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3 things to look for – NBC Chicago

Kristin Podgorski knows that beauty can be a fragile gift. She started getting Botox when she was 19. Now in her early 30s, Podgorski said she never had any problems until last summer. It started a few days after a Botox treatment.

“It really looked like I had one eye that was half asleep and one eye that saw something crazy and was shocked,” Podgorski told NBC 5 Responds.

She returned to her longtime injector, but didn’t get the help she was looking for.

“She said, you know, ‘This is weird. This is weird. I don’t understand how this could have happened.’ There really was no medical explanation,” Podgorski said.

Photo of Kristin Podgorski after undergoing a botched Botox procedure. Photo credit: Kristin Podgorski

But there was a medical explanation, and Podgorski knew where to turn to find it: injection registered nurse Birttony Croasdell, medical director of Fulcrum Aesthetics.

Speaking about Podgorski’s case, Croasdell told NBC 5 Responds, “I probably get at least one to two DMs a week all over the world for this specific type of case.”

According to Croasdell, Podgorski had developed blepharoptosis, a drooping of the upper eyelid. This is a potential side effect of neuromodulators also known as Botox.

“The literature actually shows that in an experienced injector, the risk of blepharoptosis occurring is about 0.5%,” Croasdell said. She went on to explain that this condition is easy to treat under the care of an experienced injector.

The Croasdell Clinic is prepared to deal with all types of complications.

“If you’re getting a dermal filler, you want to make sure they have Hylenex in the room with them,” Croasdell said. “If you ever have a vascular occlusion or a dermal filler gets stuck in an artery, this will reverse the situation for you and keep you safe.”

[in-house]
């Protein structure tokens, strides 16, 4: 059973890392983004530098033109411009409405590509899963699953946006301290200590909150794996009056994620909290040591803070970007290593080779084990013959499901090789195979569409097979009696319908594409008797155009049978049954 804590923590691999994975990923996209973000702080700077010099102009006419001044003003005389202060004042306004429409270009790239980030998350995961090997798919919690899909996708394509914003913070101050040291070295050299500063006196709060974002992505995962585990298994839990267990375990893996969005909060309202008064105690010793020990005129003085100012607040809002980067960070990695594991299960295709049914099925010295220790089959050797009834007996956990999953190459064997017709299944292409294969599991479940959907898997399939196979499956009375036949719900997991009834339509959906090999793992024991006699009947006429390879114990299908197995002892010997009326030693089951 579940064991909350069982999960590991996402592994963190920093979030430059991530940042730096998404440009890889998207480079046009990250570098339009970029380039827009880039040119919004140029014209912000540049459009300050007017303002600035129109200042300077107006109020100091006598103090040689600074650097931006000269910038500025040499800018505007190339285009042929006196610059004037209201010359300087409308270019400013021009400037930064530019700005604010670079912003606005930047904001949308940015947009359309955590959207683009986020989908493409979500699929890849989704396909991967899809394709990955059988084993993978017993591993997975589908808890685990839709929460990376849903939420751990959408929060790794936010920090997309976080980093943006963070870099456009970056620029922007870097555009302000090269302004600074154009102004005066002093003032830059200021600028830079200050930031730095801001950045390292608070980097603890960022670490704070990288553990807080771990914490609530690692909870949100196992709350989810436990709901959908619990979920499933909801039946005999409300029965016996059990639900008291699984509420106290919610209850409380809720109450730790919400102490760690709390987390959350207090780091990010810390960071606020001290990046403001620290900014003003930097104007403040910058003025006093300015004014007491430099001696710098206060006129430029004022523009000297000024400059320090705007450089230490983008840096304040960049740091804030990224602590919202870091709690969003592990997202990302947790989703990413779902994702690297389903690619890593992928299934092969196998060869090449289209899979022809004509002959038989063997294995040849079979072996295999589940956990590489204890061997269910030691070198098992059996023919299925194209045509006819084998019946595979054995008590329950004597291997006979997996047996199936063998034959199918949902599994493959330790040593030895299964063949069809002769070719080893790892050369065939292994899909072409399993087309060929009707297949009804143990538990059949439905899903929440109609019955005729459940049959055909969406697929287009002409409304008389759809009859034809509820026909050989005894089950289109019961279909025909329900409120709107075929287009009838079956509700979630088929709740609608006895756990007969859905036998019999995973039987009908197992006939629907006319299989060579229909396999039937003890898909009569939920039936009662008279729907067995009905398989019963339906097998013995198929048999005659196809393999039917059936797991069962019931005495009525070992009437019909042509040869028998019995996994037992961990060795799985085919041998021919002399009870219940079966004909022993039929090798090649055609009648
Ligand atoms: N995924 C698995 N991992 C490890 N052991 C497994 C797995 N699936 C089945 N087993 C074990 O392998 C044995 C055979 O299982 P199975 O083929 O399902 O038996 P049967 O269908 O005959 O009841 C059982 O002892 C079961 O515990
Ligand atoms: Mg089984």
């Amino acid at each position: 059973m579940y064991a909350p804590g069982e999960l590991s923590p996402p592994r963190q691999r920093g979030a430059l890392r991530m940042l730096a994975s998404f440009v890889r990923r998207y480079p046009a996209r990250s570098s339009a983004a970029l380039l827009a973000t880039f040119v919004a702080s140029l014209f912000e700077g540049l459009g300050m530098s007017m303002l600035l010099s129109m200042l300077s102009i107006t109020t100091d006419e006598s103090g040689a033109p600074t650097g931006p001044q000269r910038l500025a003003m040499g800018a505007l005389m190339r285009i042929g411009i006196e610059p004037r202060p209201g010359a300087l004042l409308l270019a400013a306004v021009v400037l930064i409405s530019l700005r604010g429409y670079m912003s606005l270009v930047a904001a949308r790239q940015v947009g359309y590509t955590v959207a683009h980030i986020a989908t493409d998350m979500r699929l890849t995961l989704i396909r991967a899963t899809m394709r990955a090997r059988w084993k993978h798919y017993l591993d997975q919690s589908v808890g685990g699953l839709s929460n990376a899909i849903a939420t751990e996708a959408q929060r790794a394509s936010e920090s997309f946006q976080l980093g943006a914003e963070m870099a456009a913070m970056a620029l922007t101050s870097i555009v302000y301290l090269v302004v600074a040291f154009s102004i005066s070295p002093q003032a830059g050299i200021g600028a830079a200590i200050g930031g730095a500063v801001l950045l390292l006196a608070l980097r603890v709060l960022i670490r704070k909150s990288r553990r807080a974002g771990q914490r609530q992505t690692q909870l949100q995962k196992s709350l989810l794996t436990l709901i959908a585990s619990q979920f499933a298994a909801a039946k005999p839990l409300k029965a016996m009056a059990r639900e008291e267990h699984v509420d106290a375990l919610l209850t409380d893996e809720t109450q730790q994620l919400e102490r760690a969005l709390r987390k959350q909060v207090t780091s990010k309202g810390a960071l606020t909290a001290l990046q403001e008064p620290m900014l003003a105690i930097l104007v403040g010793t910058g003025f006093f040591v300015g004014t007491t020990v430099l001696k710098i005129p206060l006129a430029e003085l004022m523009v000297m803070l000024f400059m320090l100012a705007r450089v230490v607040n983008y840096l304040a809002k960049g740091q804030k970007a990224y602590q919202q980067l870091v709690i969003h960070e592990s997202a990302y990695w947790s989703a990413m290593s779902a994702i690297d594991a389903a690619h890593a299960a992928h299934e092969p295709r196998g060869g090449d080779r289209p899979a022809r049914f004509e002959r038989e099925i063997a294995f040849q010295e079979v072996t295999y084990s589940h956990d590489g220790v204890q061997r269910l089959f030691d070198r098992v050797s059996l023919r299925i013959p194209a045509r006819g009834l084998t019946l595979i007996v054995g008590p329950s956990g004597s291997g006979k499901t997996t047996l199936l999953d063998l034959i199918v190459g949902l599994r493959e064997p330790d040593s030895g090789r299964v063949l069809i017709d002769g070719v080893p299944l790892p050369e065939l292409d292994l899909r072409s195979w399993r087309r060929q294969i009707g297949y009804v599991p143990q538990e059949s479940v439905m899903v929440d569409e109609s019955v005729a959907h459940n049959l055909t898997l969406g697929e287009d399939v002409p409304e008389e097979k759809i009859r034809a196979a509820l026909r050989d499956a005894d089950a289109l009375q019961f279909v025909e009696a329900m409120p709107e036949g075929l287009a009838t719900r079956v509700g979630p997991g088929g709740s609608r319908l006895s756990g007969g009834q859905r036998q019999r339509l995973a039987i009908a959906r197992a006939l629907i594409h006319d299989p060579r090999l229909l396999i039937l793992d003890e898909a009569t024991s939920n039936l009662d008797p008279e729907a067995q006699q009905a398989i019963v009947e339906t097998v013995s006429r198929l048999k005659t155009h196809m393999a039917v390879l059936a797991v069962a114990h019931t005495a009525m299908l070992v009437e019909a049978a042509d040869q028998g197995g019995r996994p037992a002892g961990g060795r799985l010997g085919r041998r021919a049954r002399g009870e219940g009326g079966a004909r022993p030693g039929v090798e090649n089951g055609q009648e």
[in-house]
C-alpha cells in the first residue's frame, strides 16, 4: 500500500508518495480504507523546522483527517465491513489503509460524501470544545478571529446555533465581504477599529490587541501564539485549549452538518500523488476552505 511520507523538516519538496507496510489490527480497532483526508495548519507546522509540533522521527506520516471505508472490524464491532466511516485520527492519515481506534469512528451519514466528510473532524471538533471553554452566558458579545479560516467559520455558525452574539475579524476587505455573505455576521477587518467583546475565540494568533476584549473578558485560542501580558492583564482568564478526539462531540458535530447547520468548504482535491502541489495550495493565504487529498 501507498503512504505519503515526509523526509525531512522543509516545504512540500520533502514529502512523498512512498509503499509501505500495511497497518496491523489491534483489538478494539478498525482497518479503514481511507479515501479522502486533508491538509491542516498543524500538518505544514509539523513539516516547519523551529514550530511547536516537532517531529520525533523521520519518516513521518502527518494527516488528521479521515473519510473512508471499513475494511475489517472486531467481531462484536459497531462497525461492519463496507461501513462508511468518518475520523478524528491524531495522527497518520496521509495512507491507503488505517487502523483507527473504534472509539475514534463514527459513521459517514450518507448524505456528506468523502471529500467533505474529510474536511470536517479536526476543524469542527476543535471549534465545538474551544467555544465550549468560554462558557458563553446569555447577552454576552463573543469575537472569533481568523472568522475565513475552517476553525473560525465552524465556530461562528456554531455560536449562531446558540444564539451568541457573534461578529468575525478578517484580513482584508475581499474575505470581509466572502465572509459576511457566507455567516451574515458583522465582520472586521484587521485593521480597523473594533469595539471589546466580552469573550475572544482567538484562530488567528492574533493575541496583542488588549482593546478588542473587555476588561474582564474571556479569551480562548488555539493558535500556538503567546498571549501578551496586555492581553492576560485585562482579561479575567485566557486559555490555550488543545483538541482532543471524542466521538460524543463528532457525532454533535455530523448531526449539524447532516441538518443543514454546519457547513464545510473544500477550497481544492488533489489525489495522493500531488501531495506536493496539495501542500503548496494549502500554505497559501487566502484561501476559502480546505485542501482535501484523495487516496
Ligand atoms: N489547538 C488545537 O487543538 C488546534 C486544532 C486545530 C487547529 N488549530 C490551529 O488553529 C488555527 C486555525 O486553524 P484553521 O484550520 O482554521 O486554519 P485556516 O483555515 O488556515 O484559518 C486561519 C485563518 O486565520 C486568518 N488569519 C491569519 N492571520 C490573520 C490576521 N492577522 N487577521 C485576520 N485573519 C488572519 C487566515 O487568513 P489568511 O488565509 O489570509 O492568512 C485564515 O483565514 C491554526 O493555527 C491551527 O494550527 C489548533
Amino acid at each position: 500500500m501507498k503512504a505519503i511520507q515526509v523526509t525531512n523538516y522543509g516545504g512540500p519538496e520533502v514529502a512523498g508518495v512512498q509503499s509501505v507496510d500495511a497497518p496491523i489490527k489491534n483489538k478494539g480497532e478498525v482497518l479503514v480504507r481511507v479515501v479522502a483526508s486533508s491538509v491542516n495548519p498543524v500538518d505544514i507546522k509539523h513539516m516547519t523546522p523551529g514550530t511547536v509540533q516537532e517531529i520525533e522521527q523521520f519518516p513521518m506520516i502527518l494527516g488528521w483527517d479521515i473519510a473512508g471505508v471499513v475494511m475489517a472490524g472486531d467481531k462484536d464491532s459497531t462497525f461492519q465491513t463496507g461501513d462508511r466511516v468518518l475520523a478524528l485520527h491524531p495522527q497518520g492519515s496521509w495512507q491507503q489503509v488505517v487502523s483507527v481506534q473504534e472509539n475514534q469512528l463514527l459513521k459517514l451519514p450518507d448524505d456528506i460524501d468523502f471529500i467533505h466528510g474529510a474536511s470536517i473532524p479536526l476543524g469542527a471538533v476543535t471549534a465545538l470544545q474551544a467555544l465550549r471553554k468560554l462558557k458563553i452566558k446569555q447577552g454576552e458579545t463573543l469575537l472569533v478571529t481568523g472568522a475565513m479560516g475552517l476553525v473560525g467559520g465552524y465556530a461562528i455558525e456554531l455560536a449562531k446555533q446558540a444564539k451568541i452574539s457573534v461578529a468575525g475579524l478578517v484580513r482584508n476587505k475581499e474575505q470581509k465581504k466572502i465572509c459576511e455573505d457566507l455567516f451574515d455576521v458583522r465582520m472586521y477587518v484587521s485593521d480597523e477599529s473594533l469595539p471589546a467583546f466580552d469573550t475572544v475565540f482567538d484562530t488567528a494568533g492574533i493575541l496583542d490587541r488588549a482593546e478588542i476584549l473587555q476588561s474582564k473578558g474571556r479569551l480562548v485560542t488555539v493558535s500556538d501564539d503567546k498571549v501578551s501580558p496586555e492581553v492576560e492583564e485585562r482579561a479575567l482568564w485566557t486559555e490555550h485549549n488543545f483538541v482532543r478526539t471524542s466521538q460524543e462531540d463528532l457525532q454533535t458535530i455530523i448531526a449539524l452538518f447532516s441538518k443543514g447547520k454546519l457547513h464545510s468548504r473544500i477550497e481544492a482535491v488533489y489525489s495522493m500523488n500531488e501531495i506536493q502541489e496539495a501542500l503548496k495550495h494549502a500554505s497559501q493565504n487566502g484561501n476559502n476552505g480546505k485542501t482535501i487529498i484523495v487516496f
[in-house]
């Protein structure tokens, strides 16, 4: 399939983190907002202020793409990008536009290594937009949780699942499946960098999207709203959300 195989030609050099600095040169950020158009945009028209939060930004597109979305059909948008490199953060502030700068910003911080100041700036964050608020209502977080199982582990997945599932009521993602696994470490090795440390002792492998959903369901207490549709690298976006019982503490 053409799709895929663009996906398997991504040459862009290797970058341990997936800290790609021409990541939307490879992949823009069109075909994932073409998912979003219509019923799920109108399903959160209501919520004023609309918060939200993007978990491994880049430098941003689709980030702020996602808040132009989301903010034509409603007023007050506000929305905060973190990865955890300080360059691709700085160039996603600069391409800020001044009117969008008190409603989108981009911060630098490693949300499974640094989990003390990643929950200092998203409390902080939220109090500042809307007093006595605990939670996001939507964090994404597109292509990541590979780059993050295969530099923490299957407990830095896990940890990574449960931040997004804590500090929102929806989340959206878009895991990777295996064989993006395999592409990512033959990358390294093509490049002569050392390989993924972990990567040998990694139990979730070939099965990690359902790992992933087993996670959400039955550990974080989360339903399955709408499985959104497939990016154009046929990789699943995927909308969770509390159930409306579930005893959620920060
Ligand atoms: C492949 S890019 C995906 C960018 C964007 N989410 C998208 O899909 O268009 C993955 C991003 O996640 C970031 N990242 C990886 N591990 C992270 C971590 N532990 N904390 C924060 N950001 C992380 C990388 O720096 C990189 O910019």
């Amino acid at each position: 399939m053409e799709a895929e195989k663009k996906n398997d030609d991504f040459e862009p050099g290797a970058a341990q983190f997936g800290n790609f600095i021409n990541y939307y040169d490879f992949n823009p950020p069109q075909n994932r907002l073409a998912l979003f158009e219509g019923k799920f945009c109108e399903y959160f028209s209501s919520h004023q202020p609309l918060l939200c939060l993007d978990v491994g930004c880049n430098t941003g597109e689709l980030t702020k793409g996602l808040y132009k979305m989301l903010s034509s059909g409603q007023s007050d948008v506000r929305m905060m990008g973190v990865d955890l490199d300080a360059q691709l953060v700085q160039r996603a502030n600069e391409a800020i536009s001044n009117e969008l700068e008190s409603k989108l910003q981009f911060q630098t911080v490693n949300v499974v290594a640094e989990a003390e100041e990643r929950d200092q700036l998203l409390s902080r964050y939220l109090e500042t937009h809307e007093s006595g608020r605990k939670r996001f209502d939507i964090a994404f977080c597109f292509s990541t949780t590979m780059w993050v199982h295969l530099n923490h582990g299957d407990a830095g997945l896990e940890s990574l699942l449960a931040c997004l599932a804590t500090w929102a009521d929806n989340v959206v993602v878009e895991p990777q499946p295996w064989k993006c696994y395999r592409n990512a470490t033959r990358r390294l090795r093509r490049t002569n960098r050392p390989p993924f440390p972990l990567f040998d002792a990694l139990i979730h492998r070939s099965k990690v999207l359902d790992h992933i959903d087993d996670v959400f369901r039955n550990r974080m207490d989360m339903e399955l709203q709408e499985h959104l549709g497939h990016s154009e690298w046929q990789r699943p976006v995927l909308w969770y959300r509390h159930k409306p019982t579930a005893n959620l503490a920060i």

Croasdell said that’s why it’s important to choose a medical spa that has an experienced nurse, dermatologist or plastic surgeon on-site or nearby.

“When we have complications with dermal fillers, in very rare cases some of them may need to be removed, therefore surgically excised, and that’s really where plastic surgeons come in and it’s extremely important to have one on staff,” Croasdell said.

Key takeaways

  • Experts told NBC 5 Responds that you can expect to pay at least $13 to $15 per unit of Botox in Chicago. Any price lower than that means it may not be Botox.
  • Correcting botched Botox can be expensive. It can cost up to $1,500 to repair complications like Podgorski’s. But if the provider who administered the Botox knows how to resolve the complication, they will usually cover the cost.
  • Croasdell recommends receiving your injections only from a registered nurse, physician assistant, or doctor. Not a beautician.

NBC Chicago

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